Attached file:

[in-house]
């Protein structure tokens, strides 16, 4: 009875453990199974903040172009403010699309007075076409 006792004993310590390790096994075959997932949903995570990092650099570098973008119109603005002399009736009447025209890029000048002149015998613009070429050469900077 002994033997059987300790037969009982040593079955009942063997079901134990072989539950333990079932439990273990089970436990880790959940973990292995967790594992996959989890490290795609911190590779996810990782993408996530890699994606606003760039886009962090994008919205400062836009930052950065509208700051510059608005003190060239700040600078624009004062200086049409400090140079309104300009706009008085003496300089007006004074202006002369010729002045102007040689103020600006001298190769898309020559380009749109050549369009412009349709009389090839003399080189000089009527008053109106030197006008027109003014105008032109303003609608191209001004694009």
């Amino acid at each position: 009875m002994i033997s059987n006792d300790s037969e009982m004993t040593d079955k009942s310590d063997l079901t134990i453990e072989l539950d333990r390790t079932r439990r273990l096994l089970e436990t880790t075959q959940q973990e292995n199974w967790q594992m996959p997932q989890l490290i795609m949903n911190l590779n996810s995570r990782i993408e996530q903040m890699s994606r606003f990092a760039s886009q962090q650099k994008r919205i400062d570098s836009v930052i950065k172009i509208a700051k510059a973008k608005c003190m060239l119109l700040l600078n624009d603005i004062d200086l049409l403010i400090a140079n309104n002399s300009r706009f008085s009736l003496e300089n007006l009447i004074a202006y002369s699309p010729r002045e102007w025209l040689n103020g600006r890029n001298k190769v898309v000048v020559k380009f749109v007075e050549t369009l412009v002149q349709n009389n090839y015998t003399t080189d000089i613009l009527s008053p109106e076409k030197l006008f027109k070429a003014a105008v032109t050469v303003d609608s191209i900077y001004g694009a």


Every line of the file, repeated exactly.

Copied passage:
[in-house]
């Protein structure tokens, strides 16, 4: 009875453990199974903040172009403010699309007075076409 006792004993310590390790096994075959997932949903995570990092650099570098973008119109603005002399009736009447025209890029000048002149015998613009070429050469900077 002994033997059987300790037969009982040593079955009942063997079901134990072989539950333990079932439990273990089970436990880790959940973990292995967790594992996959989890490290795609911190590779996810990782993408996530890699994606606003760039886009962090994008919205400062836009930052950065509208700051510059608005003190060239700040600078624009004062200086049409400090140079309104300009706009008085003496300089007006004074202006002369010729002045102007040689103020600006001298190769898309020559380009749109050549369009412009349709009389090839003399080189000089009527008053109106030197006008027109003014105008032109303003609608191209001004694009």
């Amino acid at each position: 009875m002994i033997s059987n006792d300790s037969e009982m004993t040593d079955k009942s310590d063997l079901t134990i453990e072989l539950d333990r390790t079932r439990r273990l096994l089970e436990t880790t075959q959940q973990e292995n199974w967790q594992m996959p997932q989890l490290i795609m949903n911190l590779n996810s995570r990782i993408e996530q903040m890699s994606r606003f990092a760039s886009q962090q650099k994008r919205i400062d570098s836009v930052i950065k172009i509208a700051k510059a973008k608005c003190m060239l119109l700040l600078n624009d603005i004062d200086l049409l403010i400090a140079n309104n002399s300009r706009f008085s009736l003496e300089n007006l009447i004074a202006y002369s699309p010729r002045e102007w025209l040689n103020g600006r890029n001298k190769v898309v000048v020559k380009f749109v007075e050549t369009l412009v002149q349709n009389n090839y015998t003399t080189d000089i613009l009527s008053p109106e076409k030197l006008f027109k070429a003014a105008v032109t050469v303003d609608s191209i900077y001004g694009a």